4. Run Coach

One of the hardest things about running isn’t the physical aspect—it’s mental. So follow in the footsteps of successful apps like Peloton and Nike+Run Club, and create guided running sessions for your clients. You may not have the technological capabilities to create your own app, but you can create recordings of yourself guiding your clients through their runs, cueing them when to speed up or slow down, and keeping them inspired and motivated along the way.

You can create different programs for different durations, fitness levels, and even musical genres (disco run, anyone?). This can be a real game-changer for people struggling on their fitness journeys. 

5. Cardio Dance Classes

Cardio dance classes are a fun, endorphin-rich exercise that doesn’t feel like an exercise—aka the ideal quarantine workout. They also happen to be a popular workout genre on YouTube: One of Popsugar Fitness’ most popular videos is their “30-Minute Hip-Hop Tabata to Torch Calories,” which boasts 23 million views to date. You’ll notice that most dance classes that fall within the “workout” genre are cardio dance classes, so the intent is more on getting your heart rate up, rather than the choreography. That said, if you’re a trained dancer and you’re feeling the choreo itch, go ahead and share a step-by-step tutorial of your choreographed dance routine.    

6. Fusion Classes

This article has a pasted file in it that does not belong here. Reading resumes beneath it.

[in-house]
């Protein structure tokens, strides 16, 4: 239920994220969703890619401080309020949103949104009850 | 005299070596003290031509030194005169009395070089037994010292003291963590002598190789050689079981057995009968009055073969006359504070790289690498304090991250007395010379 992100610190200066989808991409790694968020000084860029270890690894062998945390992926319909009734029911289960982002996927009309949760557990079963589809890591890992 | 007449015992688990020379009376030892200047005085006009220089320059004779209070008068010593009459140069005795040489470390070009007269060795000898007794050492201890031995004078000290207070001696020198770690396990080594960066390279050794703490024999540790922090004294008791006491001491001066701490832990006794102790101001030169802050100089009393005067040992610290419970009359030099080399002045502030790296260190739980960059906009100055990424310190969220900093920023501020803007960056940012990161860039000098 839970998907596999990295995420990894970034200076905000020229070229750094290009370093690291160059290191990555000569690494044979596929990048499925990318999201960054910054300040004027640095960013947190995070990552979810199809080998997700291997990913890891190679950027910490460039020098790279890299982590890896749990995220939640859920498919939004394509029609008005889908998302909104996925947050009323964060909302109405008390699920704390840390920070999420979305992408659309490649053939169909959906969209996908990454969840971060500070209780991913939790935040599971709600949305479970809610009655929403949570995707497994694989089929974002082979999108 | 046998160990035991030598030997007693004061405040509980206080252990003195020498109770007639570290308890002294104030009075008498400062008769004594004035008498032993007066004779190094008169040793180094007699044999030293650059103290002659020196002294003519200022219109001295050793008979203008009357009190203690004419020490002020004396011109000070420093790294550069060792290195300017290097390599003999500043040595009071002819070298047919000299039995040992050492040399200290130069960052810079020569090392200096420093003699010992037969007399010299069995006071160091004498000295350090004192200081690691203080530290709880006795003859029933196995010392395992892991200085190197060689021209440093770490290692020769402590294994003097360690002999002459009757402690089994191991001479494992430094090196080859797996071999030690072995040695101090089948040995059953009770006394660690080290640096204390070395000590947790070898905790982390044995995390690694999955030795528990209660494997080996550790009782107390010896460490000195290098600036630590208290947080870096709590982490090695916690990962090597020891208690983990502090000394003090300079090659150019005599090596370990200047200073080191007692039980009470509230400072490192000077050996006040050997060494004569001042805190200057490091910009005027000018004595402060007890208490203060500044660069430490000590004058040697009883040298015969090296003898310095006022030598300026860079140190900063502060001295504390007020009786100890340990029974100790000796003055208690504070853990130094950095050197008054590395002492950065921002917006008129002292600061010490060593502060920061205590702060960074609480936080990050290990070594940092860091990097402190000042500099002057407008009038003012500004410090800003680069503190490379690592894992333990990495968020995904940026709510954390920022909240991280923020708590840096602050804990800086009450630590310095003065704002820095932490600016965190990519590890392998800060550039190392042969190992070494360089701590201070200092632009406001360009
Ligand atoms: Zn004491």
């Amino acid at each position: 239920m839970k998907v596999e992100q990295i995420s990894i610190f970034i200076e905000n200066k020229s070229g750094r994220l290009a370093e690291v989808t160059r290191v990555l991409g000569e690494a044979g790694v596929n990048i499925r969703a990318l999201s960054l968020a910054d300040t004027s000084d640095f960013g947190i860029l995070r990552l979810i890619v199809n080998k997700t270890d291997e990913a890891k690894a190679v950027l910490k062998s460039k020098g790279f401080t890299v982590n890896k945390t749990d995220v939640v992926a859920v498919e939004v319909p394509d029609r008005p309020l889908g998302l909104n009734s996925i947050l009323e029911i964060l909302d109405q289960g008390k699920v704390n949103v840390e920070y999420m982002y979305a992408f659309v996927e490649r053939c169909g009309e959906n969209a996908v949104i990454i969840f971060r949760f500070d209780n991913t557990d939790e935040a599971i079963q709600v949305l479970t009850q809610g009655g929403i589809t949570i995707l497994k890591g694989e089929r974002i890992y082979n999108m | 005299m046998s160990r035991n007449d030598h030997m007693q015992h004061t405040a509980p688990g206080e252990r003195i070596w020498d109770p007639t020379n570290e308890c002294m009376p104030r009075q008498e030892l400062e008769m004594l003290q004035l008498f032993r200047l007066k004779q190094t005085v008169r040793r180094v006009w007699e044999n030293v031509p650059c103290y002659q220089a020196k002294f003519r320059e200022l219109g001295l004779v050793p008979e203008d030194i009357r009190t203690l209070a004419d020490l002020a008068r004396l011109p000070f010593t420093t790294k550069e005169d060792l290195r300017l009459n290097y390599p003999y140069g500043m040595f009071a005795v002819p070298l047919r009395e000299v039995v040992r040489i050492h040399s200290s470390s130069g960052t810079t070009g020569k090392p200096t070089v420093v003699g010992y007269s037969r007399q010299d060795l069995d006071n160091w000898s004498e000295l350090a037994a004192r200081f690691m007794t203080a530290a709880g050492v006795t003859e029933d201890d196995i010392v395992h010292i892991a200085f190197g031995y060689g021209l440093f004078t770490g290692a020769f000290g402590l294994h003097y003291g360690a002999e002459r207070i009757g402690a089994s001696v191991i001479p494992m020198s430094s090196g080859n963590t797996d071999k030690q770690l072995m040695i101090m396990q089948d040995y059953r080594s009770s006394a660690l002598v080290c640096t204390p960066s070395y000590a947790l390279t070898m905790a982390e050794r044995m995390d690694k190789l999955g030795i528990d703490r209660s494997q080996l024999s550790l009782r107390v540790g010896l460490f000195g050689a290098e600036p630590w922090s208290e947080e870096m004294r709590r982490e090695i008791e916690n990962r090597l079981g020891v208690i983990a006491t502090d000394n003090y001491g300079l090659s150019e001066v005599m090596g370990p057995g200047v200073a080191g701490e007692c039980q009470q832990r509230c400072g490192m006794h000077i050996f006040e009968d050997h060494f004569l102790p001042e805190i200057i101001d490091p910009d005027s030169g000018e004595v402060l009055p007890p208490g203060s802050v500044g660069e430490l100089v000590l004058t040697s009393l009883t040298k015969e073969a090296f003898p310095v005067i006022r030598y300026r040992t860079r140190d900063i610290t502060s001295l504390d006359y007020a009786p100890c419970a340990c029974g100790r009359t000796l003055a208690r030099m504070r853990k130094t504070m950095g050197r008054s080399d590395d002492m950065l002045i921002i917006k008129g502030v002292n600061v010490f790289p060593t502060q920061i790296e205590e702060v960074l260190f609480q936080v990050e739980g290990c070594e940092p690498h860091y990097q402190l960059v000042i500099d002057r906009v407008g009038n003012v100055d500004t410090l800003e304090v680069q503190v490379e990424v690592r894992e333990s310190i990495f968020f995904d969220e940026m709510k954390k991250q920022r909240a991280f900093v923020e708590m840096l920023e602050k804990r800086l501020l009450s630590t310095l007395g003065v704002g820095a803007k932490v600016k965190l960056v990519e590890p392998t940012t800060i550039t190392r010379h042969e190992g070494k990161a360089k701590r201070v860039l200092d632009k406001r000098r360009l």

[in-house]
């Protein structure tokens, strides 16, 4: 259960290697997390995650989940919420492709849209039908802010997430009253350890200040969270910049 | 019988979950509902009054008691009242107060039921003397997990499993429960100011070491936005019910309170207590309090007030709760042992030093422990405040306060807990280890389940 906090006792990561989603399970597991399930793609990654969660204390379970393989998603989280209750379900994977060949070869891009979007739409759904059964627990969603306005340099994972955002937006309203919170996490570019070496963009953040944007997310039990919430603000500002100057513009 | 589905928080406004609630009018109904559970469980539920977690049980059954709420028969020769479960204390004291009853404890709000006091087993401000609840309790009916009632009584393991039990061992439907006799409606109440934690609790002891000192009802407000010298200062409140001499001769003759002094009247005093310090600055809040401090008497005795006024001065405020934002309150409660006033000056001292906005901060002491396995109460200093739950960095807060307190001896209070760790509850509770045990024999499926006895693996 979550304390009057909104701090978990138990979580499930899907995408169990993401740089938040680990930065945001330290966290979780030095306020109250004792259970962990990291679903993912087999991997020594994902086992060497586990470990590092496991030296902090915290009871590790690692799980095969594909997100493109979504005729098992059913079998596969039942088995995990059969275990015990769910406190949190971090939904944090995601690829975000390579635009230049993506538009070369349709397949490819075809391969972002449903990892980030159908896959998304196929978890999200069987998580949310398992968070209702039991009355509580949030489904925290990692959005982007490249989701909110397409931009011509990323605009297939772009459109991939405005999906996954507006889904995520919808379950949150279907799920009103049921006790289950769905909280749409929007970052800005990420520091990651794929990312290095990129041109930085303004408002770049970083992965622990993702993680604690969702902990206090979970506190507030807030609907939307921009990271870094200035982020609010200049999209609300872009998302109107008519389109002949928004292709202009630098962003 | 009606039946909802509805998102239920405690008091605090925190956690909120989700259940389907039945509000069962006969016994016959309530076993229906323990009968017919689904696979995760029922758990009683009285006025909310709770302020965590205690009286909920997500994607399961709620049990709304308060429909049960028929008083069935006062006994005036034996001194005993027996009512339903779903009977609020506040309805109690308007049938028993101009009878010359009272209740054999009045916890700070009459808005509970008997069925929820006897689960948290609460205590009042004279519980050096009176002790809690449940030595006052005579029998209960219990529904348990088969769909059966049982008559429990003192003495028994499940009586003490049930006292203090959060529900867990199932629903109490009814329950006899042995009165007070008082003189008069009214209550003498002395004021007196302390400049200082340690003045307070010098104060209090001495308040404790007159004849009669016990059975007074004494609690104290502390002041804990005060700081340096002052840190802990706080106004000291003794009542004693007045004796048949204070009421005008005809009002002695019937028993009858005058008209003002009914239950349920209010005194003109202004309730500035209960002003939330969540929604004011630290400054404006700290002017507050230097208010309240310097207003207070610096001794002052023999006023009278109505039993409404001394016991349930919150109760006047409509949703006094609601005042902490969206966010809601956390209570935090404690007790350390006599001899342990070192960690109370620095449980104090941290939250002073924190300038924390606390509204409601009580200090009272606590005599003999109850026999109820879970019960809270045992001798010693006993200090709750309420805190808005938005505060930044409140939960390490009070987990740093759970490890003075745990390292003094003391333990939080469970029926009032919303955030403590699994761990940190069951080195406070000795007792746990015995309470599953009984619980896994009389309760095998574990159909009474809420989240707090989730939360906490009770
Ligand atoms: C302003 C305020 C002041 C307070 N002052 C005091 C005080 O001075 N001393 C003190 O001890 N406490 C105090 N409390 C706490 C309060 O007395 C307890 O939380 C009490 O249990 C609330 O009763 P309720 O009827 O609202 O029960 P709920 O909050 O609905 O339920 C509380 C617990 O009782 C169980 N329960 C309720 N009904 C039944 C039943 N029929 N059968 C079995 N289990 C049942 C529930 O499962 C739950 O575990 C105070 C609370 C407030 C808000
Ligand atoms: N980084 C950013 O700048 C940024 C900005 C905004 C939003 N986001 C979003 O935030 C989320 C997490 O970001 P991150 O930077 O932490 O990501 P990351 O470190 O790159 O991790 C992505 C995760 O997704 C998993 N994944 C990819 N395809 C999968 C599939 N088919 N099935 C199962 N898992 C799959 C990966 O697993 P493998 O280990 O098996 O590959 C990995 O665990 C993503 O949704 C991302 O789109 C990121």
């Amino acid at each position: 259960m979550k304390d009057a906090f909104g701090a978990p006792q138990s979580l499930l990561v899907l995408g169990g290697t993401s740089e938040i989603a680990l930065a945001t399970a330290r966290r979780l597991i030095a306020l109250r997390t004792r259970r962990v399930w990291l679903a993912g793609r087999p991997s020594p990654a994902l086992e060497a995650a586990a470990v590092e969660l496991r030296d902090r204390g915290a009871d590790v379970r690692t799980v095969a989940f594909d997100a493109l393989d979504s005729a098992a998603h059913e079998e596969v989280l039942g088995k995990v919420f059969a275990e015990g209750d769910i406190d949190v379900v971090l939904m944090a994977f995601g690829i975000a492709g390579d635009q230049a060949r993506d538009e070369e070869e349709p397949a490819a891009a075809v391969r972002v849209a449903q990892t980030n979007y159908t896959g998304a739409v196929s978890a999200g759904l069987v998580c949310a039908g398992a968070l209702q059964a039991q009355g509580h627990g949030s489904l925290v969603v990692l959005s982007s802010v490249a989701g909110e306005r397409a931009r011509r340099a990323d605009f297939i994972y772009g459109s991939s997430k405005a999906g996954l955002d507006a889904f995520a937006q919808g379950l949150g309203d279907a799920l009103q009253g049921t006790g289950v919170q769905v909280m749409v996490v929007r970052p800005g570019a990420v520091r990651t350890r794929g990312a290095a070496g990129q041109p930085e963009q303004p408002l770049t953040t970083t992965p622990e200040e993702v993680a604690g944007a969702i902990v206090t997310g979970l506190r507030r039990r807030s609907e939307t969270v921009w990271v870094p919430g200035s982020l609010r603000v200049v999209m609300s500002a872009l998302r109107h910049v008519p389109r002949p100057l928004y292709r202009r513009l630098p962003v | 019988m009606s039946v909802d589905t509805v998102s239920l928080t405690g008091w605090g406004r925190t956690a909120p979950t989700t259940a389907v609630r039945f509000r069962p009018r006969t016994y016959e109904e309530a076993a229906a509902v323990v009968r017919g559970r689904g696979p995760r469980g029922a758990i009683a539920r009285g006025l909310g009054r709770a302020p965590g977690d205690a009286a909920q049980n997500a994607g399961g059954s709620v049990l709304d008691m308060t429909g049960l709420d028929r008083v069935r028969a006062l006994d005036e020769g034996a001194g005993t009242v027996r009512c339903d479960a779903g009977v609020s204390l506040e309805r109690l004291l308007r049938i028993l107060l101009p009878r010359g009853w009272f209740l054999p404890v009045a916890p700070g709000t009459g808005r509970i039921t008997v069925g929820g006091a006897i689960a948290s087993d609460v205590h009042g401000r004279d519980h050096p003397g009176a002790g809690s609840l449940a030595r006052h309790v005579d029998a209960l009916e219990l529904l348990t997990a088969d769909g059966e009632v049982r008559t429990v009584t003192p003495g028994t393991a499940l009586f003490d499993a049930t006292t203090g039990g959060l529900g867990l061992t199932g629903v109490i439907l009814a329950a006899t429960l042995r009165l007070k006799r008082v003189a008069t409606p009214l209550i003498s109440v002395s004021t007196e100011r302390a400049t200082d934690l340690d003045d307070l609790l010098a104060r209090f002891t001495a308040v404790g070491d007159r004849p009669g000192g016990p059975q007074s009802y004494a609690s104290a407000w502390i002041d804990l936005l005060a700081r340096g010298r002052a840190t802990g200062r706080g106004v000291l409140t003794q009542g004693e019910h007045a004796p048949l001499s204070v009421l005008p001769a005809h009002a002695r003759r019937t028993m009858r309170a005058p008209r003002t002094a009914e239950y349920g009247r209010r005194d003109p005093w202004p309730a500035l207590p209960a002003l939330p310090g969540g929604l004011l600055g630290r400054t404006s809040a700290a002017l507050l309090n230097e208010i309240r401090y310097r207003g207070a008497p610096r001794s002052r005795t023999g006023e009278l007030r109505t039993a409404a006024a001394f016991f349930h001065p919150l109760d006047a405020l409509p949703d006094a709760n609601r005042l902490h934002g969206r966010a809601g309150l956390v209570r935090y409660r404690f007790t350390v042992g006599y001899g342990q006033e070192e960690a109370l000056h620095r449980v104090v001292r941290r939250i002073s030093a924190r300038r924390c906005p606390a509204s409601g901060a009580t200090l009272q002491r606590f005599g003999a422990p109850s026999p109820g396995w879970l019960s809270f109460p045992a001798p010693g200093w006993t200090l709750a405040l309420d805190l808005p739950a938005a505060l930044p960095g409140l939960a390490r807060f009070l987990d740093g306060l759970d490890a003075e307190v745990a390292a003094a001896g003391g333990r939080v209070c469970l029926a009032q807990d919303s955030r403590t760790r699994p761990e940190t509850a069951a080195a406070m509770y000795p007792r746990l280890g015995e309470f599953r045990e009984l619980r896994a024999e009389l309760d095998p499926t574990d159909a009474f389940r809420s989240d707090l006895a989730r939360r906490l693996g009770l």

You’ve probably noticed that some of the buzziest new workout classes don’t hew to just one fitness technique. Rather, they borrow elements of several modalities: Think a yoga-inspired dynamic stretch, followed by a Pilates ab series, then some bodyweight strength moves and HIIT circuits for a sweaty finale.

With so much variety in the mix, it’s almost impossible for fusion classes to be boring, which makes them especially appealing for people who typically shy away from traditional exercise classes. Beyond that, fusions give you the chance to flex your creativity when you’re designing sequences.      

7. Personal Training

If you’re a personal trainer, you can, and should, continue to train your clients remotely via Zoom or FaceTime. Here again, you’ll need to get a little creative when formulating their training regimens, based on the equipment each client does or doesn’t have access to.

And since motivation can be a problem for lots of us right now, you might consider helping them design a weekly workout schedule, then touch base throughout the week to keep them accountable and motivated. With all those caveats in mind, remote personal training is a 100% viable option right now, whether it’s your main source of revenue or it’s supplemental to other income streams.      

8. Health Coach

While health coaching isn’t strictly a fitness idea, the market overlaps—as you know, “fitness” is equal parts working out and eating right. Plus, it’s a logical supplement to any other fitness class or course you may offer. Of course, being a certified health coach can only help you establish your legitimacy here. But it’s not necessarily a requirement that you’re accredited as a health coach, especially if you already have a loyal following among your fitness clients. And chances are, as a certified coach or instructor in some fitness modality, you’re also educated about nutrition. But if you’re interested in deepening your knowledge before extending your services to clients, it’s easy to find relatively affordable health coaching courses online.